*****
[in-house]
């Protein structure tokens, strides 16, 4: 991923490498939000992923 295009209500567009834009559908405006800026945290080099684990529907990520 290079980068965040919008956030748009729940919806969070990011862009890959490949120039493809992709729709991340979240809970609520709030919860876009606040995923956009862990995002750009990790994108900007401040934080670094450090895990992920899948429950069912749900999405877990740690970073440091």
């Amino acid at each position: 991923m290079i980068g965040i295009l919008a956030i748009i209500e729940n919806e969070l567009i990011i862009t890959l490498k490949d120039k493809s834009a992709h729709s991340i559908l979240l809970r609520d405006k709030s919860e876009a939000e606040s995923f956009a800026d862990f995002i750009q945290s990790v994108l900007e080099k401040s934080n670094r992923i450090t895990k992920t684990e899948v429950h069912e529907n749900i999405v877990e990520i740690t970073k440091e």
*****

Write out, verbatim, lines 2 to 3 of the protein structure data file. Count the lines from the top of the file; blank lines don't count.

């Protein structure tokens, strides 16, 4: 991923490498939000992923 295009209500567009834009559908405006800026945290080099684990529907990520 290079980068965040919008956030748009729940919806969070990011862009890959490949120039493809992709729709991340979240809970609520709030919860876009606040995923956009862990995002750009990790994108900007401040934080670094450090895990992920899948429950069912749900999405877990740690970073440091």
């Amino acid at each position: 991923m290079i980068g965040i295009l919008a956030i748009i209500e729940n919806e969070l567009i990011i862009t890959l490498k490949d120039k493809s834009a992709h729709s991340i559908l979240l809970r609520d405006k709030s919860e876009a939000e606040s995923f956009a800026d862990f995002i750009q945290s990790v994108l900007e080099k401040s934080n670094r992923i450090t895990k992920t684990e899948v429950h069912e529907n749900i999405v877990e990520i740690t970073k440091e």